A new analysis of data from the long-term COVID-19 influenza vaccine trial indicates that people with weakened immune systems may be more susceptible to a potentially serious complication of flu vaccination than had been known.
The study, which is to be published in the International Journal of Infectious Diseases, found that one booster dose of COVID-19 was needed in individual patients to prevent a prolonged illness. However, some patients with highly immunocompromised immune systems who were initially not protected by COVID-19 may need a fourth booster dose.
“As this meta-analysis confirms, these patients are at risk for serious complications from this vaccine,” says the research team led by the National Institute of Allergy and Infectious Diseases (NIAID), part of the National Institutes of Health, in a statement.
The COVID-19 vaccine has been reported to be effective against the flu for more than ten years, yet the vaccine has not been recommended in all U.S. flu clinics, according to the statement. This is particularly true of people who are considered high-risk.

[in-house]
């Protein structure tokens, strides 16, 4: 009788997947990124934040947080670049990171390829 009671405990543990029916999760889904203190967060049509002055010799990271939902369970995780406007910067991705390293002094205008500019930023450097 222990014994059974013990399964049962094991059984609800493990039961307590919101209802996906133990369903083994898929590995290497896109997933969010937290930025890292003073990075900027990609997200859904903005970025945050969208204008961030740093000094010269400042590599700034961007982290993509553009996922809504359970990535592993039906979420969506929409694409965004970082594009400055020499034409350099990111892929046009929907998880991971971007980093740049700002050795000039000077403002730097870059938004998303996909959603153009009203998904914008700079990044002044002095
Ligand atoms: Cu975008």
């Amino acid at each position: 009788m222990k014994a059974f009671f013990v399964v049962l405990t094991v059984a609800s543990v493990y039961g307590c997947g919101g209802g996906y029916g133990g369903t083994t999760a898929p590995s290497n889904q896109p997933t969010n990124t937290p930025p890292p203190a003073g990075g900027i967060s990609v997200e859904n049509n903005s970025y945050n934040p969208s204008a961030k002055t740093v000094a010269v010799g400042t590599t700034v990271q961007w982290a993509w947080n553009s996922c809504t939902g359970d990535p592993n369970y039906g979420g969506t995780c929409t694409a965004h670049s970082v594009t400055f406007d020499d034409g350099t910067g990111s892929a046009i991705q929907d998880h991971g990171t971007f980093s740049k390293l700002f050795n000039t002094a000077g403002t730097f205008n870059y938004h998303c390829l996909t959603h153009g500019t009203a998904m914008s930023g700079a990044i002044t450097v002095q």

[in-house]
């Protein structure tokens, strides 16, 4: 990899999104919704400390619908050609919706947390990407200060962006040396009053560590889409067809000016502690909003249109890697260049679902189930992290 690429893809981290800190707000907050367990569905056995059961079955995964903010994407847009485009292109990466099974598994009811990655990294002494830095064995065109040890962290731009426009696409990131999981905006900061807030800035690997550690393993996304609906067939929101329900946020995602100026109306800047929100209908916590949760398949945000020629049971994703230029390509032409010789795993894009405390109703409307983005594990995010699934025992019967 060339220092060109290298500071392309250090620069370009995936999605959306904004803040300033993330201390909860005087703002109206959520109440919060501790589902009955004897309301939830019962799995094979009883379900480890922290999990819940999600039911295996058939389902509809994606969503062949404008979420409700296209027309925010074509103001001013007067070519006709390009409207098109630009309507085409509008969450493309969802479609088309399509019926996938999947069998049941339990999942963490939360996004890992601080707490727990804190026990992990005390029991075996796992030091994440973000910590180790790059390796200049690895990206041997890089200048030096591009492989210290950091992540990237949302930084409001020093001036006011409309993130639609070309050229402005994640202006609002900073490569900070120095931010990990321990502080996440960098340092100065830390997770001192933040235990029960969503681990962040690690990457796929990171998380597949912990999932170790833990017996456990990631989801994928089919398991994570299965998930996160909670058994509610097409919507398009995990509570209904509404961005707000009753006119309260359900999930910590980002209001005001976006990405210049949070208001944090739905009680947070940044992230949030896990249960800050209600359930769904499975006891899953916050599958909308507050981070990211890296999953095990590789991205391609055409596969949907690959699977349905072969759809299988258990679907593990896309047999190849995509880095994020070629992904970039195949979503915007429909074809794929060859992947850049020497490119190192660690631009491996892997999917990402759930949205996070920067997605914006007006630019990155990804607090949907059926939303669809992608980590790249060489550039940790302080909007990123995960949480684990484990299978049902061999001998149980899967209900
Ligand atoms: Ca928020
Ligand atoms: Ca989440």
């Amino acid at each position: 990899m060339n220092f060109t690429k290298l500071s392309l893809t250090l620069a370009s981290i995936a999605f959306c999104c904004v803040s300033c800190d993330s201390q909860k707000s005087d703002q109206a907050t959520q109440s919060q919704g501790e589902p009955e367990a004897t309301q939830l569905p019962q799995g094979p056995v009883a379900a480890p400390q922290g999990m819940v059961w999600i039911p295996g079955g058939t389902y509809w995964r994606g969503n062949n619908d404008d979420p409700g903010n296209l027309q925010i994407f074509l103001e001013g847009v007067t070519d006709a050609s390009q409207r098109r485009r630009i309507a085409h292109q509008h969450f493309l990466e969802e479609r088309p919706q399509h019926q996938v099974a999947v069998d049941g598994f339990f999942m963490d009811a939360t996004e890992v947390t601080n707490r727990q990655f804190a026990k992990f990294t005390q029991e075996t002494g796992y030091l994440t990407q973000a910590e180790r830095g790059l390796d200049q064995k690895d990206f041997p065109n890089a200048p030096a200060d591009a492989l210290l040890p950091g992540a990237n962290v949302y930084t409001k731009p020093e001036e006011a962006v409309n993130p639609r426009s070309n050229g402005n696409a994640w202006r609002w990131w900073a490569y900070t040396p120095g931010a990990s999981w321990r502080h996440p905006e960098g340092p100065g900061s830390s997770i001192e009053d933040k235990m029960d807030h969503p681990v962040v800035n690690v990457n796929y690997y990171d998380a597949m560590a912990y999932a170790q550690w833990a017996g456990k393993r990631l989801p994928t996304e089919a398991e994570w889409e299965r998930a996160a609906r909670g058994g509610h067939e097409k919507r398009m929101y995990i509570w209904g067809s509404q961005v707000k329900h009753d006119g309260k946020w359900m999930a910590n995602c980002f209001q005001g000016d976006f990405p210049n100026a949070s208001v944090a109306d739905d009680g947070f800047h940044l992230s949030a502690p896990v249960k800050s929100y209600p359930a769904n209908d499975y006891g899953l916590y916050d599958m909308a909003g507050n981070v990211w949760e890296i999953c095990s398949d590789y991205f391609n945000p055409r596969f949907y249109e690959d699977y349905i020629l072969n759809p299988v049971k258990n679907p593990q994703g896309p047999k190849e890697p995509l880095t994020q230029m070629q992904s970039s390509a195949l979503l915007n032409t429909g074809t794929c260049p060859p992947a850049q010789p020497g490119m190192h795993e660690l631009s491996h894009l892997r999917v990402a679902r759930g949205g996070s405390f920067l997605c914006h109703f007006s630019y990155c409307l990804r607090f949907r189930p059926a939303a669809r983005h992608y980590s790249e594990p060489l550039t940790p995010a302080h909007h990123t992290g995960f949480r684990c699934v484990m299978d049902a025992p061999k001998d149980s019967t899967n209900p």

Lack of face masks and regular influenza-prevention efforts may not be sufficient to protect patients with compromised immune systems, the study authors say.
Coordinators of the highly protected COVID-19 group say that they and other researchers continue to study whether COVID-19 can be used in patients who were not originally adequately protected by the vaccine.
But the authors note that according to NIAID’s positive phase III trial, the current protocol for future trials of COVID-19 may need to be modified to protect even more patients with weakened immune systems. This could include limiting the use of dose-specific vaccines and modifying the use of “herd immunity” to improve effectiveness.